Investor cheat sheet: Challenger Ltd

A combination of income and growth potential makes Challenger Ltd (ASX:CGF) an appealing investment for exposure to Australia’s aging population.

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Who are they and what do they do? Challenger Ltd (ASX: CGF) is an investment management firm that operates a fund management arm and specialises in products that generate a retirement income stream.

Challenger’s fund management arm counts more than $60 billion in assets under the Fidante Partners brand but the retirement income stream products are what get investors excited.

Challenger is the Australian market leader in the retail annuities market. An annuity is an investment product that entitles the investor to a series of annual payments, typically for the rest of the investor’s life. Challenger owns an estimated 80% of this market, which is growing as more Australians transition to retirement.

Challenger makes money from the sale of its annuity products and performance fees from its funds management business.

How do the numbers look?

Challenger expects an estimated $74 billion in super fund assets will move from the accumulation phase to the drawdown (or income) phase in 2015, with growth expected to exceed 10% each year. This can be expected to boost Challenger’s profit from annuity sales and fund inflows, which has grown from an earnings per share of 38 cents in 2009 to 60.6 cents in the 2014 financial year.

Challenger’s return on equity has averaged 16 over the last five years, in line with that of the big four banks and rivals such as AMP Limited (ASX: AMP).

The company is trading on a trailing dividend yield of 3.9%, slightly below the sector average of 4.2%, however the payout is expected to increase by over 10% this year to 30 cents, from 26 cents last year.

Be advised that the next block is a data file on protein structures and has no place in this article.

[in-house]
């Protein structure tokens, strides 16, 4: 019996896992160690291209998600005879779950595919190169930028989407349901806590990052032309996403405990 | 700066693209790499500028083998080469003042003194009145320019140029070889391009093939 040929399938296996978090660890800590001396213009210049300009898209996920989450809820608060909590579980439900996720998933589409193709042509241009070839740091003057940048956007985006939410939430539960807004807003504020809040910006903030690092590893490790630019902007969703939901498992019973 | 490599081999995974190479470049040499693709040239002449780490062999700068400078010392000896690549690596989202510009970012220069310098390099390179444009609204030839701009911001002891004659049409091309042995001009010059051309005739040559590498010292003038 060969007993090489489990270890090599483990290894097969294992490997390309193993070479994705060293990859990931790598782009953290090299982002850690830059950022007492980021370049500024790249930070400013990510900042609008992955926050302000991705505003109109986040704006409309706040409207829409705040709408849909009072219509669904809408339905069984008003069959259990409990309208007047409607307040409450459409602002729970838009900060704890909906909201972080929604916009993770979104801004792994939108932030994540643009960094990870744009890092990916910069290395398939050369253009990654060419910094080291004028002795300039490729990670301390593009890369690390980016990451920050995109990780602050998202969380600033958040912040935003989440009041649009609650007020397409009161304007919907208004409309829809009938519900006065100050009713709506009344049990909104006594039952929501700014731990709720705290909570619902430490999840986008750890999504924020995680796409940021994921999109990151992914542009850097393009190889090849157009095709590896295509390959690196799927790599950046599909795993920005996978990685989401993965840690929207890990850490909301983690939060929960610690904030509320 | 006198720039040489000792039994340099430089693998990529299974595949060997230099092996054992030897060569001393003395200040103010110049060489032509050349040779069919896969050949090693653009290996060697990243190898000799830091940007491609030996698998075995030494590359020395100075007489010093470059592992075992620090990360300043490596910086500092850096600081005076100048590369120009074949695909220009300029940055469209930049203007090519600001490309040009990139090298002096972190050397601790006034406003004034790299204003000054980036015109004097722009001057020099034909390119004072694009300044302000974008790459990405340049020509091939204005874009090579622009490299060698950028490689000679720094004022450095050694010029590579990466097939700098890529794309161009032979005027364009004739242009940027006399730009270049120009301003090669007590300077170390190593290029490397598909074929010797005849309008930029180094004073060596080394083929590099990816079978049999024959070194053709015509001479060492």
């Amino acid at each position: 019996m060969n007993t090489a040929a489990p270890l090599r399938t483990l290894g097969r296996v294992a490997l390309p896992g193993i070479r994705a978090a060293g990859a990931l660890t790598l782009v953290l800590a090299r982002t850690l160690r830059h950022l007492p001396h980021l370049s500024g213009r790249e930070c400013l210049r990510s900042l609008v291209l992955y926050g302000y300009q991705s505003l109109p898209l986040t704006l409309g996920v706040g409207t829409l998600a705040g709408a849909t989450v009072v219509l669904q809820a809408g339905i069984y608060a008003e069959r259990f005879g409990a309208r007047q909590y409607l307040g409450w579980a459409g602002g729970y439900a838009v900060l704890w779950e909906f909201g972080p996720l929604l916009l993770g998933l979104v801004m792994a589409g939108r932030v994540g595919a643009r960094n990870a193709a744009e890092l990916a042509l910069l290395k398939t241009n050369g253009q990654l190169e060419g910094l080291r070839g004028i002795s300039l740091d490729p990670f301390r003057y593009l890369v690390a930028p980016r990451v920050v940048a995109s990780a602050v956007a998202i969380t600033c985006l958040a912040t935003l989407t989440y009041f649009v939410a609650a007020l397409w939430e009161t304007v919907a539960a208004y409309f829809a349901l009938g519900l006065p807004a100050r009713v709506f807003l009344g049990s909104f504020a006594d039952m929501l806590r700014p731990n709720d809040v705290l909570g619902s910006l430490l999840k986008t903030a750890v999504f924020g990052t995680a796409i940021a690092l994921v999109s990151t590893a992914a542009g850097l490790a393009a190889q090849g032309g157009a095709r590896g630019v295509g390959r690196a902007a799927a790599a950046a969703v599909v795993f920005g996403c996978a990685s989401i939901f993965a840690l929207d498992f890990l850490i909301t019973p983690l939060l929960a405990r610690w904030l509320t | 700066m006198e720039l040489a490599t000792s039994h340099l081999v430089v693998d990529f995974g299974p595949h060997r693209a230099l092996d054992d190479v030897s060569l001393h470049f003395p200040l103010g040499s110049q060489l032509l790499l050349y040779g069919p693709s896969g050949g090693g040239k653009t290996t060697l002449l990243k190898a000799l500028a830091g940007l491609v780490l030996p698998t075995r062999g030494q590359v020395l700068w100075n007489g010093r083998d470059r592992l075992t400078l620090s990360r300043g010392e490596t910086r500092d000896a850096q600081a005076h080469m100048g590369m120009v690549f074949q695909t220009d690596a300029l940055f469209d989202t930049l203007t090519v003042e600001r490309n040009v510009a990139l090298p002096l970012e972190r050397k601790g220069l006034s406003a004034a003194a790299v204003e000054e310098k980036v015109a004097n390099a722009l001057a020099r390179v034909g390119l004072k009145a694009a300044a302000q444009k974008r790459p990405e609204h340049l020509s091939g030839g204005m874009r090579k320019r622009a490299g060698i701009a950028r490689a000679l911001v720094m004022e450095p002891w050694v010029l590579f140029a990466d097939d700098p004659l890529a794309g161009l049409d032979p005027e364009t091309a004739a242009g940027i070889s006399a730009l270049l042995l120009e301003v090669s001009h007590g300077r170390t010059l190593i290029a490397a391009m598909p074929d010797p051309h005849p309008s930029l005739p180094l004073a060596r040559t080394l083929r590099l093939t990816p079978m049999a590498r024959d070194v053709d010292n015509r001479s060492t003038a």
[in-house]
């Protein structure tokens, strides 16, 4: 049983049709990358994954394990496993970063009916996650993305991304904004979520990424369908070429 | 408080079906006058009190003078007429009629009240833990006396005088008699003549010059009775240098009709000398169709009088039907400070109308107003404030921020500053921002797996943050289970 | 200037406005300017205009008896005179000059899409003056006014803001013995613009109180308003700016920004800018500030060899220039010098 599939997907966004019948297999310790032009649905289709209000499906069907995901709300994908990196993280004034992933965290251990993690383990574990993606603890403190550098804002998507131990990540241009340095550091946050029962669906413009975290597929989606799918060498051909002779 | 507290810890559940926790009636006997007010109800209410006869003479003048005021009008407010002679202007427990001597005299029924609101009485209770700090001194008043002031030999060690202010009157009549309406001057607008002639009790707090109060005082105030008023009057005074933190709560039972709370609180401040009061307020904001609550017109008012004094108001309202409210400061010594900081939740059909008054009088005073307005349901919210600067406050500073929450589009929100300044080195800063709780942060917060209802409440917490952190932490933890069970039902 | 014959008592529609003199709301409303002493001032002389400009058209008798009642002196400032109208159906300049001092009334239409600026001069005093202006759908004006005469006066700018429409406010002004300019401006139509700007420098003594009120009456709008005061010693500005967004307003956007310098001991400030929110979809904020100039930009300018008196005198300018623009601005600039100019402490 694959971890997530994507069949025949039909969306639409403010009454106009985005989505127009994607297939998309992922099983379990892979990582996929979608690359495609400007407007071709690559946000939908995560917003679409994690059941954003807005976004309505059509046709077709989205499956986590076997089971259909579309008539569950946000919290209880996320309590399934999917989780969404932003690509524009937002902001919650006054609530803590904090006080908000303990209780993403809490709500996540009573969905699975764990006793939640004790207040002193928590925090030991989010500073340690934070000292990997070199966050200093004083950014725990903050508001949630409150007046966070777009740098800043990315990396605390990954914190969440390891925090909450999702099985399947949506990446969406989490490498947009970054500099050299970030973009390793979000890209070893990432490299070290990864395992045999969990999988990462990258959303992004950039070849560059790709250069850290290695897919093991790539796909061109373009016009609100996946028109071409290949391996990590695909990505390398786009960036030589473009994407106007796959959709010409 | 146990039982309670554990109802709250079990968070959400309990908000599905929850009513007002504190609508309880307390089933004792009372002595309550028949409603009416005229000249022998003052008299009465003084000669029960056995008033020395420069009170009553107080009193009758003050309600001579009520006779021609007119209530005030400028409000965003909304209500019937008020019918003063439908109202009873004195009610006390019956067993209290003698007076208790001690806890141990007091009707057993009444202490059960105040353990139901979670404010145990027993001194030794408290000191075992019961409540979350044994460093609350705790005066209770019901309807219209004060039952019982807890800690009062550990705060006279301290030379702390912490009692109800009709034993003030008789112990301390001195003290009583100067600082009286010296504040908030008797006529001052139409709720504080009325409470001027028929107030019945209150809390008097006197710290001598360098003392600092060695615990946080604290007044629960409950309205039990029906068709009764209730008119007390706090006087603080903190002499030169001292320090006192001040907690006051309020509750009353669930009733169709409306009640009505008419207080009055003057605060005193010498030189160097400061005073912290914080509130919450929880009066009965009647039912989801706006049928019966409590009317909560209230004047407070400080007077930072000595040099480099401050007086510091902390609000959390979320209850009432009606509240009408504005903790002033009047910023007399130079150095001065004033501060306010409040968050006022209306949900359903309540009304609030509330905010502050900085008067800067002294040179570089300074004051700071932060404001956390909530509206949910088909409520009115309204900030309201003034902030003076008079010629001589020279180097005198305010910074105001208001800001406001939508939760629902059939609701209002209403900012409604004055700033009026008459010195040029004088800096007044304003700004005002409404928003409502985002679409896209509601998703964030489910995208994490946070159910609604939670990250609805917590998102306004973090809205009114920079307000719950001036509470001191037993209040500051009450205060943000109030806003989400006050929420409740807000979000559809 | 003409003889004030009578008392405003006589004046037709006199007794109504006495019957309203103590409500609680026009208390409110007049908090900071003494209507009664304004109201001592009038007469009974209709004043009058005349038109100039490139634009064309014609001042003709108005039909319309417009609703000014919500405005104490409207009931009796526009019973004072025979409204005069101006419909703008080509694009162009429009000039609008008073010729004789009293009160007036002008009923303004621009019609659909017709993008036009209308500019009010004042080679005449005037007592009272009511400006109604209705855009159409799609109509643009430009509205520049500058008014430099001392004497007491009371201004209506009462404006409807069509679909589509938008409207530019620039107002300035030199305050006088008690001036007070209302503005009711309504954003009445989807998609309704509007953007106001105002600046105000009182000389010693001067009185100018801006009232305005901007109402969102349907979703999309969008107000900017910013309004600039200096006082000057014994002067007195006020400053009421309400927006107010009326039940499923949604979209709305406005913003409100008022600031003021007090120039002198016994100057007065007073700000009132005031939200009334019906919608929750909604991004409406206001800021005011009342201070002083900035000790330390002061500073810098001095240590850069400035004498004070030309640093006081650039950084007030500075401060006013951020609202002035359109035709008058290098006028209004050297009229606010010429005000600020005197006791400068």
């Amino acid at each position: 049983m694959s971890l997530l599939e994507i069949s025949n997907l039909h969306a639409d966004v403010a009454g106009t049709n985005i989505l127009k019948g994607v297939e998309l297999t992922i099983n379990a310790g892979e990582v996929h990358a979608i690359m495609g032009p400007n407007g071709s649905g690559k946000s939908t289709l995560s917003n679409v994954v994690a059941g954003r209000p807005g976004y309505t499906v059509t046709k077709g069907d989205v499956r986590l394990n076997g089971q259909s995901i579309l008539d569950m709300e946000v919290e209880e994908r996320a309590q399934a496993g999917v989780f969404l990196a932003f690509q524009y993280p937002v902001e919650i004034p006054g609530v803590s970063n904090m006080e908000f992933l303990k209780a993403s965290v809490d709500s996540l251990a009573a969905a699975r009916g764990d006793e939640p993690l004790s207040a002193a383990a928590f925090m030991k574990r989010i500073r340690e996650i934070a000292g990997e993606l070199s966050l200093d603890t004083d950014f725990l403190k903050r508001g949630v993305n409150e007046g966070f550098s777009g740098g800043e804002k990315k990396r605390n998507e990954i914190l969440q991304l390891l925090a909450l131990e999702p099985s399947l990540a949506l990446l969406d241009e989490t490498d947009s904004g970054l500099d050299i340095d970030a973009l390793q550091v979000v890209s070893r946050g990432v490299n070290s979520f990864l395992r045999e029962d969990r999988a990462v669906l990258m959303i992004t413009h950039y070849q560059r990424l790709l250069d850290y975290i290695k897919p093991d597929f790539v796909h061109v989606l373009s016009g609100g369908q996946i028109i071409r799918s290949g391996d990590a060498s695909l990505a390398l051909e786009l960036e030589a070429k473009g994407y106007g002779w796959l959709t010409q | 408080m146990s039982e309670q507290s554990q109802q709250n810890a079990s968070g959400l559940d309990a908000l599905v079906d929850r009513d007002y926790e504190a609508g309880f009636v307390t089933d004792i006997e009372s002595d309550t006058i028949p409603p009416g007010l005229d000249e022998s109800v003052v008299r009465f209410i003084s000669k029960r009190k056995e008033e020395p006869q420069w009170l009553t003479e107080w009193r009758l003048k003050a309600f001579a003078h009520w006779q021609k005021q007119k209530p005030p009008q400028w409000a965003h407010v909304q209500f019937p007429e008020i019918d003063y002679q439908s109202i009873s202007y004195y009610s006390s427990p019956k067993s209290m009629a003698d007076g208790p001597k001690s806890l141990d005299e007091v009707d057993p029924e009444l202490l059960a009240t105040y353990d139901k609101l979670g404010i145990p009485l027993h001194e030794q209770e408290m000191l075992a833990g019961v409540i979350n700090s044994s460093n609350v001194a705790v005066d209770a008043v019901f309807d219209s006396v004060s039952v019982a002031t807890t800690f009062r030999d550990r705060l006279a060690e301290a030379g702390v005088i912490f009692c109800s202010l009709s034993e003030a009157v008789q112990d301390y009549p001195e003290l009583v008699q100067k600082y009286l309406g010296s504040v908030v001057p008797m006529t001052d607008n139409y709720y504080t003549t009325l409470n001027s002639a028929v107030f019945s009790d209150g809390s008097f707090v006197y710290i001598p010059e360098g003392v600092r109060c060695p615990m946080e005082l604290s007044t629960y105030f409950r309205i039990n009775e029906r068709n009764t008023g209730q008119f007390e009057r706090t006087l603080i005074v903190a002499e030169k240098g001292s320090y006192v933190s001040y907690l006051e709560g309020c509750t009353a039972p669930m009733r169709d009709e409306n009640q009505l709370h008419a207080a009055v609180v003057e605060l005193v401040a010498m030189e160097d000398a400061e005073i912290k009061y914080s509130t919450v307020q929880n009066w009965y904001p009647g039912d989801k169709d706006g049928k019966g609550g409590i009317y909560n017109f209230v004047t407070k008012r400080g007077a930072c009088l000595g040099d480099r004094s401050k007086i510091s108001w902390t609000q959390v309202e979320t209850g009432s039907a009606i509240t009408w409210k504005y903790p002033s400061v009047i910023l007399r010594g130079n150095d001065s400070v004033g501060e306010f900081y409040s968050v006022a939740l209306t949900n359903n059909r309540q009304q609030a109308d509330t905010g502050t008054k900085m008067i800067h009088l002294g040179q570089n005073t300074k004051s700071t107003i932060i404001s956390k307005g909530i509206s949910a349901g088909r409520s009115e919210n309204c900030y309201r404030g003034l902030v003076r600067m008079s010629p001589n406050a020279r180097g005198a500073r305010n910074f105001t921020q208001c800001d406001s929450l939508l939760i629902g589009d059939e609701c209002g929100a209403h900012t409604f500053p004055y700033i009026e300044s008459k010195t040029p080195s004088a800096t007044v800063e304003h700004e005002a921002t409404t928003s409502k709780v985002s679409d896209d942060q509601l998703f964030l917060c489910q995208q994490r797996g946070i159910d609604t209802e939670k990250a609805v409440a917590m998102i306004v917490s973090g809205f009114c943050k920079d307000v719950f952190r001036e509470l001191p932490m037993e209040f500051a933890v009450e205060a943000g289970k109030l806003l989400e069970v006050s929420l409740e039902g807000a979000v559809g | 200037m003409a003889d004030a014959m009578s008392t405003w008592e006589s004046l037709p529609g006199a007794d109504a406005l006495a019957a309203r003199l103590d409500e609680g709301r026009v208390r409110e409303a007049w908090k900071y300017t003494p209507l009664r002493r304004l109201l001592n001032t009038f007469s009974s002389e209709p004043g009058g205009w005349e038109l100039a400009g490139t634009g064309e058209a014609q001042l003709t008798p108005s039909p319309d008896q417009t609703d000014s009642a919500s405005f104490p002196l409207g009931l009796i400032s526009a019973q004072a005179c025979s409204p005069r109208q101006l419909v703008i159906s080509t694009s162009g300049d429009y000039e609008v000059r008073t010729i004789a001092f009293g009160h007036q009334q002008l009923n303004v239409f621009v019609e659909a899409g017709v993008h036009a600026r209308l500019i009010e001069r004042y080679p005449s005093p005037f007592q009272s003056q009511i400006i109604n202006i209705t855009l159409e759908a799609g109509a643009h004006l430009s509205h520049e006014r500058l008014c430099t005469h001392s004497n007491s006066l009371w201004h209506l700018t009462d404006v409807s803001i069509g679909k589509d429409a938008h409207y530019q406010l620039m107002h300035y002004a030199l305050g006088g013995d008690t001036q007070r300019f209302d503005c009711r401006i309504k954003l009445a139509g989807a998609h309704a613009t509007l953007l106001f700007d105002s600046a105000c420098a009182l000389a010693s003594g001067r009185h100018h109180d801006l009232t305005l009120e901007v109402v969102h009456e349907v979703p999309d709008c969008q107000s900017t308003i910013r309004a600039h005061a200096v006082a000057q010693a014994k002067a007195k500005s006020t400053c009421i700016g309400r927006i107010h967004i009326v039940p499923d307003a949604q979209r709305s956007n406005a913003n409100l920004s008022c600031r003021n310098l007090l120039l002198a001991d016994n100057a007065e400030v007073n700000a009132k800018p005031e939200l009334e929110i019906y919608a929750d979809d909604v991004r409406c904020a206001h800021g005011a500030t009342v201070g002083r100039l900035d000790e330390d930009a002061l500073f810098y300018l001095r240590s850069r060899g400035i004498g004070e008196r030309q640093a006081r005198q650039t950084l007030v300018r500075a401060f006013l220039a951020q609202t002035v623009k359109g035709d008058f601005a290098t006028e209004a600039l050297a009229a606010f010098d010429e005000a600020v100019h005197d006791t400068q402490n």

What’s the outlook?

Analysts expect Challenger’s earnings to dip by up to 5% this year, from 60.6 cents to around 57.5 cents, as a result of a higher tax bill in the first half, higher staff costs, and lower performance fees, particularly in the first half of the financial year.

Based on these estimates, Challenger is trading on a 2015 financial year price to earnings ratio of 12.4 and dividend yield of 4.1%, 85% franked.

Is it worth investigating further?

There are a few things investors need to consider:

  • A point worth noting is that Challenger’s dividend payout ratio is increasing meaningfully. Starting at just 32% in 2012, Challenger’s payout ratio will increase to over 51% this year, implying that it has less to invest into the business when it appears to still be on the hunt for acquisitions.
  • Like all financial firms, Challenger operates in a heavily regulated environment, which makes Challenger’s APRA-regulated funds appealing (viewed as low risk), however it also opens the company up to the detrimental effects of regulatory changes.
  • Increased volatility in investment markets will increase demand for the relative stability of annuity products, however it will also have an impact on Challenger’s fund management performance.
  • Challenger is heavily reliant on the annuities business, which has had poor press in the past. Some poor performances or unhappy customers could spell an end to rising profits.

Overall, Challenger remains a good exposure to the increasing number of older Australians heading into retirement. Much like investing in hospitals or aged care facilities, there are execution risks when investing in challenger, however so far the company is doing a good job at attracting customers.

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Motley Fool contributor Andrew Mudie has no position in any stocks mentioned. You can find Andrew on Twitter @andrewmudie The Motley Fool Australia has no position in any of the stocks mentioned. We Fools may not all hold the same opinions, but we all believe that considering a diverse range of insights makes us better investors. The Motley Fool has a disclosure policy. This article contains general investment advice only (under AFSL 400691). Authorised by Bruce Jackson.

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